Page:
Let's talk about postpartum mood disorders

Let's Talk About Postpartum Mood Disorders

We are very passionate about mental health here at East Tennessee Doulas. We have personally experienced and seen in our clients the “baby blues”, depression, and anxiety after babies. We want to bring awareness to the isolating factors that can be brought on by motherhood.

The newborn phase is a great time to bond and enjoy your baby, however the late night feedings and fear of bringing them outside the home can make a mom feel more alone. What can contribute to this is when you are already feeling alone, add frustration of learning to breastfeed, and sleepless nights and you start going down the road to postpartum mood disorders.

Postpartum Mood Disorders consist of Baby Blues, Postpartum Depression, Postpartum Anxiety/postpartum O.C.D , Disorder Milk Ejection Reflex, and Postpartum Psychosis.

Baby Blues

Baby blues affects your mood usually in the first two weeks of giving birth, you start to notice a difference and get back to your normal thought process shortly after that. When you have baby blues you may find yourself crying out of nowhere for no reason. Most mamas will experience baby blues, it is normal and is only temporary.

Postpartum Depression

Postpartum Depression affects your mind and your mood. Postpartum Depression is one of the most talked about disorders in perinatal moms. It typically shows up around 2-3 months postpartum but it can rear its ugly head shortly after baby is born. Signs of postpartum depression can include; sadness that lingers, not looking forward to anything, not wanting to leave your home because you feel so isolated, or feeling like you want to harm yourself or someone else. Intrusive thoughts that come and won’t leave can be a big warning sign for postpartum depression.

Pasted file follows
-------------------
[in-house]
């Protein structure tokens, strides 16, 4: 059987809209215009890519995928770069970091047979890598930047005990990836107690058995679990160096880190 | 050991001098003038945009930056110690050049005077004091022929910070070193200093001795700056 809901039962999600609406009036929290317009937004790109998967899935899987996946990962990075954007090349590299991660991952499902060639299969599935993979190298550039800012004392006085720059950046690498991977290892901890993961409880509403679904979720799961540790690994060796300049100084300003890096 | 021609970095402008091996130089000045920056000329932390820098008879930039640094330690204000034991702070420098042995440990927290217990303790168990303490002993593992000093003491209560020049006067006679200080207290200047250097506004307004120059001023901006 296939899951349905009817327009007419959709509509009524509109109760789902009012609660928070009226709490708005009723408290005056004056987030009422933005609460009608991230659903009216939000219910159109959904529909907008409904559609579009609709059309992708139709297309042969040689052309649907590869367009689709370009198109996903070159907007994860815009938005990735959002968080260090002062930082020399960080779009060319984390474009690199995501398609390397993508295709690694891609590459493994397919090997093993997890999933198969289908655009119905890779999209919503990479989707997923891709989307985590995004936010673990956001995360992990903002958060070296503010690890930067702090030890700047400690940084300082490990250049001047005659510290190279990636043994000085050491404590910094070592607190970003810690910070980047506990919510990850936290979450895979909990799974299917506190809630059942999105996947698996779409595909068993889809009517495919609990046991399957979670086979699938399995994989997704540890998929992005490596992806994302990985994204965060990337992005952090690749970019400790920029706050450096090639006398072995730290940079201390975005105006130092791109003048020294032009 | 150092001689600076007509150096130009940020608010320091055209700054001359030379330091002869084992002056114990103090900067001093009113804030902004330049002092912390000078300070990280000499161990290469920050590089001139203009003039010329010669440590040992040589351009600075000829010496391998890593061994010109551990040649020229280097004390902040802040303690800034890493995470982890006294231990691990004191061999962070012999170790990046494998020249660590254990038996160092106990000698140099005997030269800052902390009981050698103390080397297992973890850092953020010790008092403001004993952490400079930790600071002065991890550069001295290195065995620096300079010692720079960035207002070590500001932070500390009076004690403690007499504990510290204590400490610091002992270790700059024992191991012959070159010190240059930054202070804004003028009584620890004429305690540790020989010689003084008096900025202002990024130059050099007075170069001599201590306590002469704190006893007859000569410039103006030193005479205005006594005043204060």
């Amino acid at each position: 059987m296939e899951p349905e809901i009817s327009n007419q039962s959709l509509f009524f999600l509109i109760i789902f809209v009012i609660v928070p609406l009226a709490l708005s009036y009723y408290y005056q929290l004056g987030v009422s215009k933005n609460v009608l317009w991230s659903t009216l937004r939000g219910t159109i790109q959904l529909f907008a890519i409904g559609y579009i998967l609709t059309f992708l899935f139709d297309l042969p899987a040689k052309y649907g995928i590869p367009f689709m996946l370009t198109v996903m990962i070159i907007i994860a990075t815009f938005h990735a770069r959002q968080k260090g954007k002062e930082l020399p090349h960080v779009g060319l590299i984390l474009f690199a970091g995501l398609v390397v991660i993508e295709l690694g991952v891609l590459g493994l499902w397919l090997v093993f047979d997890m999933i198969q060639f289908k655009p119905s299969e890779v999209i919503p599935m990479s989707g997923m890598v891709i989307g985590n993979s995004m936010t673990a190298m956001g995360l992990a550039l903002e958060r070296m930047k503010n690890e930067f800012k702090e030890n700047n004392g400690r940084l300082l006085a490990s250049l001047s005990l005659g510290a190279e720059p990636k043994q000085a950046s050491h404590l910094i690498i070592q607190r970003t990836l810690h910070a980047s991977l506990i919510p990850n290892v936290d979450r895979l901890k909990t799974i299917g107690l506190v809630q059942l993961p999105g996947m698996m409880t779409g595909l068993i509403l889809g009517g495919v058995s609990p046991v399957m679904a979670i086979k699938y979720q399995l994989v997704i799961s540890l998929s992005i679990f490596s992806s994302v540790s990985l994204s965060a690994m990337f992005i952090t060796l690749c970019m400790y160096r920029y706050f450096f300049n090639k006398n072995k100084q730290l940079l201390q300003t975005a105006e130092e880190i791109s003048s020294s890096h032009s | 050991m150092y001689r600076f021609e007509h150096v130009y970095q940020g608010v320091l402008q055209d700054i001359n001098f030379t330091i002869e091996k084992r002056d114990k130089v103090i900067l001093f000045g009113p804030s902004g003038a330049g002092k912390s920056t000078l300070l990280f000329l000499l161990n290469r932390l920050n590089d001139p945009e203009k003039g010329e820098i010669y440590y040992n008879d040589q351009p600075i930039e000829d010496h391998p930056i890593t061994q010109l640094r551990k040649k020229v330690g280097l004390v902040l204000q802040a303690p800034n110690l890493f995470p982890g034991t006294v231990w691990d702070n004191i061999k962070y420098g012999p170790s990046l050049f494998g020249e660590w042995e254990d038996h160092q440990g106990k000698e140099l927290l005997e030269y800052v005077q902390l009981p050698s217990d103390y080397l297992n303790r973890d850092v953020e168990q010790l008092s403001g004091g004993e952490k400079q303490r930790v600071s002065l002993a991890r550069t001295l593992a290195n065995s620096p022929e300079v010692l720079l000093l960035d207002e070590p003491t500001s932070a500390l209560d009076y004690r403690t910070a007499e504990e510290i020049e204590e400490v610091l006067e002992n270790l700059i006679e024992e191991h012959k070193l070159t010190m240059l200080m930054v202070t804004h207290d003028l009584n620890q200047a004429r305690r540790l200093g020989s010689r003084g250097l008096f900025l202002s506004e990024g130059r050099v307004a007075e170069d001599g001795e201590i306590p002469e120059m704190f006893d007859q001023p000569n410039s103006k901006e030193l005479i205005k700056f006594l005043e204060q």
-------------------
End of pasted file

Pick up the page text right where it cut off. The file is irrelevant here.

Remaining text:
Postpartum Anxiety or O.C.D

Anxiety or Postpartum O.C.D(obsessive compulsive disorder) affects your body, mind, and baby. The anxiety can be coupled with depression or you can have it separate from other mood disorders. Signs of postpartum anxiety may include possessive attitude with your baby, fear something bad could happen to your baby, Difficulty bonding with your baby, difficulty sleeping, fear of being alone with the baby, difficulty eating, unnecessary anger toward loved ones or others around you. It is very normal for a mom with postpartum anxiety to feel that she is going crazy.

Postpartum Psychosis

Postpartum Psychosis can come from a previous psychotic episode, personal or family history of bipolar disorder. P.P.P can cause Hallucinations, make the mother see/hear things that are not real. It can make the mother feel very irritated and hyper. Everything the mother is envisioning and hallucinating feels incredibly real to her. But it is in fact a break from reality. If you or a loved one is showing signs of postpartum psychosis immediately seek a doctor.


Lactating females may experience Dysphoric Milk Ejection Reflex ( D.M.E.R) occurs right before "let down" takes place. It comes on very quickly and leaves around 2 mins after it occurred. It can happen only once before the first let down, or can continue to happen for every let down. D.M.E.R has nothing to do with the nipple being pulled or sensation of touch. The mother can not control this occurrence. The dysphoria only occurs when the ejection reflex is triggered. The science behind the cause of D.M.E.R is when the hormone dopamine drops dramatically. In physiological not dysphoric milk ejection reflex, the rise in the hormone Oxycontin occurs to bring on the "let down". In D.M.E.R the dysphoria occurs because dopamine drops too low too quickly. The hormone Dopamine needs to drop for Prolactin levels to rise to create the milk. However D.M.E.R is the result of the Dopamine to drop inappropriately. To care for this disorder we recommend you talk with your physician, as well as making small lifestyle changes can help reduce the intensity. If you are able to reduce the intensity with lifestyle changes medication may not be necessary. If your D.M.E.R is severe you may need to start a medication that raises your dopamine levels. Again, please ask your care provider.

Life Style Changes to Reduce Risk/ Intensity

We recommend you start with small changes first. Changes like reduce your caffeine intake, less sugar in your diet. Take some time for self care. Whether that be taking a bath with some candles, or getting a massage, acupuncture, or chiropractic care many of these suggestions can help your hormone levels stabilize. Try diffusing some essential oils. For more information on Reducing Risk of mood disorders/Intensity please check out our other blog here.

Talk with your Care Provider

We recommend that you speak with your care provider if you think you are experiencing any of these symptoms, be honest with them and get the help that you need!